I will never write about addiction, even though I should. I do not visit its hard landscape easily. I lived there once. It consumed me. The Addict dragged me to its jagged edge and left me there screaming as he plunged into its heart. When I am forced to describe addiction to others, I use spare language. I do not embellish. There are no colors or smells or quirky characters we met along the way. There are nouns and verbs. They are black and they are white. This is very unusual for me. When I am forced to remember addiction, however, it is vivid. Like a slide show set too fast in HD. Each lurid frame stands out, in Technicolor, then clicks to the next. Continue reading
the Gulf Coast of Alabama
a July birthday
5000+ years of yoga teachers
thank you notes
men who love their wives
laundry dried outside
the architecture of the olive tree
my children’s stories and dreams
the sound the back door makes Continue reading
December is a very hot month where I have worked for the past 20 Decembers. While on the outside, winds, rains, and several months of chilly darkness blow into town, inside it is an overheated pressure cooker. The reasons why are unimportant (and idiosyncratic to the cult of personalities we call our firm). Let’s just say that last December internal temperatures escalated even further when one of my partners ripped a page out of a business school text and suggested we should add performance reviews of ourselves to the mix. The exercise was just as sweaty as we had feared. However, after I finished, I had to admit – the self study had done me some good. So recently I applied the same scrutiny to my blogging to uncover why I am so surprisingly horrible at it! Nine posts since fall 2011 !?! I am particularly embarrassed to admit that in one of my first posts I even bragged:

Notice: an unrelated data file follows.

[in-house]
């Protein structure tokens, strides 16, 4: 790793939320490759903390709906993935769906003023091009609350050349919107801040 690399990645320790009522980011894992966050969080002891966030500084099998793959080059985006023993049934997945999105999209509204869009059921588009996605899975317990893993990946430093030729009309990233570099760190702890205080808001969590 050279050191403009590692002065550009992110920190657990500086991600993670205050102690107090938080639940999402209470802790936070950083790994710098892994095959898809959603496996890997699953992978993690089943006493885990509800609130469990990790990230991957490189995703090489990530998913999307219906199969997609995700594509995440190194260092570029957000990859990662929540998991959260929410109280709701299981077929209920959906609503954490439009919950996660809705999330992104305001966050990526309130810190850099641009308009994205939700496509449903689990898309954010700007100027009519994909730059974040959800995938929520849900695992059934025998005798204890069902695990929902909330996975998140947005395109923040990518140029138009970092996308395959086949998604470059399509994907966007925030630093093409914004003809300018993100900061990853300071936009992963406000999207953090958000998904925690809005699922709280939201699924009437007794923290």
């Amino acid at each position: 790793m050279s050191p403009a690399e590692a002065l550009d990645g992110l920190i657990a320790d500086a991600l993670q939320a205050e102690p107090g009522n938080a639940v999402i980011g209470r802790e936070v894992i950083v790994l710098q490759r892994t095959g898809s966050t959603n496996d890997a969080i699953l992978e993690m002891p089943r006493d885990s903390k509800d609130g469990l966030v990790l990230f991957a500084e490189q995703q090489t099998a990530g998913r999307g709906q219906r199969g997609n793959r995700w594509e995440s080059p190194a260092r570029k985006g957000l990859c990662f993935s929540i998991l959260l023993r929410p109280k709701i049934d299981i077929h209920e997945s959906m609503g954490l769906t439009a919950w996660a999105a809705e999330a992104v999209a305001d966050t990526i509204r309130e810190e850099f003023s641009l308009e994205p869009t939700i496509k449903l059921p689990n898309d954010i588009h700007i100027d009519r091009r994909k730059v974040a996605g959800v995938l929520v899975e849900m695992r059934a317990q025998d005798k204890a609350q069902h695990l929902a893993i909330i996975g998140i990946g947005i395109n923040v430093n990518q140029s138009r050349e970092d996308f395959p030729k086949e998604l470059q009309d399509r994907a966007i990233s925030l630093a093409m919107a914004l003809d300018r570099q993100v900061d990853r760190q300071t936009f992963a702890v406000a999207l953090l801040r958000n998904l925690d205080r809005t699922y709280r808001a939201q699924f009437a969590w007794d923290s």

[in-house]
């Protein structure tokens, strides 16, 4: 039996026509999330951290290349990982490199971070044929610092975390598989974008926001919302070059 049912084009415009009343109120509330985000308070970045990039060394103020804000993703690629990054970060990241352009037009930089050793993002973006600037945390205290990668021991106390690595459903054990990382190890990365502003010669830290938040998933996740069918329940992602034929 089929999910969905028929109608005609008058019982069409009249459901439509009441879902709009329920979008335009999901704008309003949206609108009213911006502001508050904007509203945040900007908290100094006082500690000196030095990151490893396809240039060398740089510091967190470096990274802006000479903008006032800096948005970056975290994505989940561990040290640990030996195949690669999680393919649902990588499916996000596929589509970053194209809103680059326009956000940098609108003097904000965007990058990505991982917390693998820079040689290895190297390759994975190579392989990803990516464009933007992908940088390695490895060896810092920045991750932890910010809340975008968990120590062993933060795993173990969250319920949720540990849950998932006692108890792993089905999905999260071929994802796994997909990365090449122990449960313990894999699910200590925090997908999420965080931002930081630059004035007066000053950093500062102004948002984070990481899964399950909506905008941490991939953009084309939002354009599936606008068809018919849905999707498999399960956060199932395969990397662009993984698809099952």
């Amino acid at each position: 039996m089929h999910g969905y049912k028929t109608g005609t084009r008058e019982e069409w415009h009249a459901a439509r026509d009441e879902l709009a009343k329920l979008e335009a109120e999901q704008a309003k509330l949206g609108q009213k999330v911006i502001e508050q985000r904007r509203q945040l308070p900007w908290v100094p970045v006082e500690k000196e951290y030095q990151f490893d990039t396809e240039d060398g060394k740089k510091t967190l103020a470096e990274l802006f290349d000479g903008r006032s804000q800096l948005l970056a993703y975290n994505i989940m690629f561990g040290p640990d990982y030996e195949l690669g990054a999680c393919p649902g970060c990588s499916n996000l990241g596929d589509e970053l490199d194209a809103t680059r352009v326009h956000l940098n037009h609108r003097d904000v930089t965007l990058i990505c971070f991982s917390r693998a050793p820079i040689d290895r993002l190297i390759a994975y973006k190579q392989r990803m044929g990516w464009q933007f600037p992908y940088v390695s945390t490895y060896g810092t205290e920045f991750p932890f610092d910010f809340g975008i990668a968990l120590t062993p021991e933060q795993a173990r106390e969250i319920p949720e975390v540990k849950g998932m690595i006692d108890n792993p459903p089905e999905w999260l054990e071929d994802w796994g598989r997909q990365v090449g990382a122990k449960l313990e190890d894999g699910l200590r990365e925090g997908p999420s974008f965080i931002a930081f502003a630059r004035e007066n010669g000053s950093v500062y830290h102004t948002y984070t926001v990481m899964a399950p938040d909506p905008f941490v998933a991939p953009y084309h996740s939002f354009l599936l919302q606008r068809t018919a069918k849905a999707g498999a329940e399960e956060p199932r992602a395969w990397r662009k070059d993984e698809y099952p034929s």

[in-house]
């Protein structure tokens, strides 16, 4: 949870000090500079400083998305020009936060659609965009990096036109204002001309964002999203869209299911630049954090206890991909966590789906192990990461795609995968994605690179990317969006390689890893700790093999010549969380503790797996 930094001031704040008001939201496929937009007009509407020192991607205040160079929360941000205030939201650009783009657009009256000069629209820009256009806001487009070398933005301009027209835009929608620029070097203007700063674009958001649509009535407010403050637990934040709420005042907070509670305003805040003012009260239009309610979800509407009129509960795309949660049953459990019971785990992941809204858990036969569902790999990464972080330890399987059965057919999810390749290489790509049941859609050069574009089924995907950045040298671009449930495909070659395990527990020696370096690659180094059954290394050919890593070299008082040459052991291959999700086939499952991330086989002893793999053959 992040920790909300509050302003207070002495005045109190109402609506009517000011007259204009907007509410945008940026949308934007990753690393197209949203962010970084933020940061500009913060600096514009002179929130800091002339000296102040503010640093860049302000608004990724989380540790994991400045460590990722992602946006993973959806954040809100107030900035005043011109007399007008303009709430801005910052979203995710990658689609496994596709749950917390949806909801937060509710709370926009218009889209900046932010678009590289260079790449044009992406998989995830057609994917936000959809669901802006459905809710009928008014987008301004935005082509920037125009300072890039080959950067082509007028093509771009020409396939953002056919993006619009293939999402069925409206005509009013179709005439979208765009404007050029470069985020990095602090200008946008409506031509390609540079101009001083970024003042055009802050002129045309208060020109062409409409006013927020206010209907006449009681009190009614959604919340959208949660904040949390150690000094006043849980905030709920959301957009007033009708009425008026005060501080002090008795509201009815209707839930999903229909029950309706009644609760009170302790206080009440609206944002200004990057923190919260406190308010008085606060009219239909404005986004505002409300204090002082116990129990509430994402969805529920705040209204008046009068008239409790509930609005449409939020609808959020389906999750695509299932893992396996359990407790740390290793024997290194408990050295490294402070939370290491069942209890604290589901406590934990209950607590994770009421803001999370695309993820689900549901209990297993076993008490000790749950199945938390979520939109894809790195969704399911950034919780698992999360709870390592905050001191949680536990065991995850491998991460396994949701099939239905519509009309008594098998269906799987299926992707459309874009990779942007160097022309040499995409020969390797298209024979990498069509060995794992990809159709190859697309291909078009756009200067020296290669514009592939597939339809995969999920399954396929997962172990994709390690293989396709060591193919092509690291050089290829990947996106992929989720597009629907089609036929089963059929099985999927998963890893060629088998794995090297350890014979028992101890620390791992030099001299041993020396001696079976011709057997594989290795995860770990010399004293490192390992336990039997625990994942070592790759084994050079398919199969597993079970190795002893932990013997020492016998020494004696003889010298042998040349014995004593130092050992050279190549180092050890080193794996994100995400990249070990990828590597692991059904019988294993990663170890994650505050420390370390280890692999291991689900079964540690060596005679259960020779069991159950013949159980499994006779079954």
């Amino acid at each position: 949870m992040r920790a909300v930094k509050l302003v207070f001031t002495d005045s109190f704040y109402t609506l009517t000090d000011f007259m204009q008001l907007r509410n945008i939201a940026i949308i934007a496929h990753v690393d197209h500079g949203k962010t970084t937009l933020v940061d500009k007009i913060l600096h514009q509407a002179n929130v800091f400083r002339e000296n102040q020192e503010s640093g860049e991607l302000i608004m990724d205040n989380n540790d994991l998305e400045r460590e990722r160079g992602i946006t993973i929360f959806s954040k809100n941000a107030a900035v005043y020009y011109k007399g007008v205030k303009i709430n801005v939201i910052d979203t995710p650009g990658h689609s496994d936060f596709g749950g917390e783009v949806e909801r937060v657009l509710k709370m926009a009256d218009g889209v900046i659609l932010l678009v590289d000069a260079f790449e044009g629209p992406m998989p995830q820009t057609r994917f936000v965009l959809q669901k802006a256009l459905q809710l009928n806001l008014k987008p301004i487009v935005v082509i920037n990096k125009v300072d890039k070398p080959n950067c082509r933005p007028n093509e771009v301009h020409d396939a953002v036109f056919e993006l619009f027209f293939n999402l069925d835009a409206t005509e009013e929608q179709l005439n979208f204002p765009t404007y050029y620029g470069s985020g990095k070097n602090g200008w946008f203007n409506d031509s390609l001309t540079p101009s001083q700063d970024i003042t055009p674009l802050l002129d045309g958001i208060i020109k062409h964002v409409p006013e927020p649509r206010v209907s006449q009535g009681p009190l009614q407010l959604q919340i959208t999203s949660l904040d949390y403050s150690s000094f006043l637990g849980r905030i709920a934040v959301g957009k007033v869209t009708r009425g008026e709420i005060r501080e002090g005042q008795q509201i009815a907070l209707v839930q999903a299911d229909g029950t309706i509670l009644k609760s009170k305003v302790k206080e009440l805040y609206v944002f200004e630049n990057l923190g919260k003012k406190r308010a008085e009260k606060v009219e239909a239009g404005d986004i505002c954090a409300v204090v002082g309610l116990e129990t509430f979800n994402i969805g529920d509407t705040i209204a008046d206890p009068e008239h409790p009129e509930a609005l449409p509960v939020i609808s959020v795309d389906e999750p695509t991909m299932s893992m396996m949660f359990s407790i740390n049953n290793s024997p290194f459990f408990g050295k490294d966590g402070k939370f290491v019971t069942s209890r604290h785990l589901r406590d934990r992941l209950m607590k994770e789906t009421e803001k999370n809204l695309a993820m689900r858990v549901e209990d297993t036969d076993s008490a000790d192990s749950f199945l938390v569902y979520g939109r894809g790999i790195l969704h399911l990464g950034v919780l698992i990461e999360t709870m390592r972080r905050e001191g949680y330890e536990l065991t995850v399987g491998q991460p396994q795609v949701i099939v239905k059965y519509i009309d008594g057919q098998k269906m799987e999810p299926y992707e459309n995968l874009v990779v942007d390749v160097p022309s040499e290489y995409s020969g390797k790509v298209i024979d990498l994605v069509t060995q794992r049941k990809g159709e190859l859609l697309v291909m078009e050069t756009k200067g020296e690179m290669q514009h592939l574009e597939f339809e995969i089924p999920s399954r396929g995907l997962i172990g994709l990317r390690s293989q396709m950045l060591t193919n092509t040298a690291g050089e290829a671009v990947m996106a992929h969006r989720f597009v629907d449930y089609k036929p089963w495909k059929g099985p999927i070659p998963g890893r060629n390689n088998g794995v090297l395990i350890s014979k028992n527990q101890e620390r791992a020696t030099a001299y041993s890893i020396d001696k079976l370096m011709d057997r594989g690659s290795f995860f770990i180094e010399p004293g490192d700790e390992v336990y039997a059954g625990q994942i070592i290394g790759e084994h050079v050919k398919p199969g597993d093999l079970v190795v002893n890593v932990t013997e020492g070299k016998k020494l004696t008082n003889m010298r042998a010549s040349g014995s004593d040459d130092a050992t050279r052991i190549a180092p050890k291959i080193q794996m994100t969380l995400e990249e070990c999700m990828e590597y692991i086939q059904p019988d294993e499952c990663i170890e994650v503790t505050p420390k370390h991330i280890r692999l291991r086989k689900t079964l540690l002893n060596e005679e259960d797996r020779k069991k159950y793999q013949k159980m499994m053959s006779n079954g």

I was born to blog. Some might say I have been blogging since long before “Al Gore Invented the Internet.” Harriet the Spy was my childhood heroine. http://en.wikipedia.org/wiki/Harriet_the_Spy Yes, I was the one in the hoody, hunched over the notebook chronicling the late 1960s and the 1970s in Upstate New York and Ontario. My family rolled eyes, cringed and made paranoid comments in stage whispers. The compulsion continued and I have innumerable volumes tucked away in locked trunks and sealed envelopes on my property in An Unnamed West Coast City.
https://momdeguerre.wordpress.com/2011/09/02/if-a-mother-cries-out-in-cyberspace-does-it-make-a-sound/ I blog in my head constantly, but seldom unleash the text onto the keyboard. Why? I am opinionated, nosy, and surrounded by people doing meaningful, kooky, sensitive, and absurd things – often all at the same time. In other words, I live in a land deep in rich material. So why don’t I write? Why don’t I write HERE? On WordPress ?? What are my excuses? Thanks to my self review, I now know.
- No time. Like nearly every other citizen of the modern world, I am very busy and “important.” I do not have time for this self-indulgence (even if it would improve my mental health)!
- WordPress is too confusing. I believe this, but because I am so busy and “important,” I have not had time to find a good alternative.
- Perfection is the enemy of the good. This one is probably self-explanatory. In me, the condition can be acute. It usually affects structure, language choice, and message. I probably do not need to mention that I also hate typo’s and misspellings, especially my own. Interestingly, I do a lot of writing in my everyday professional life and turn out a good work product without letting the pursuit of meaningless perfection rule my days.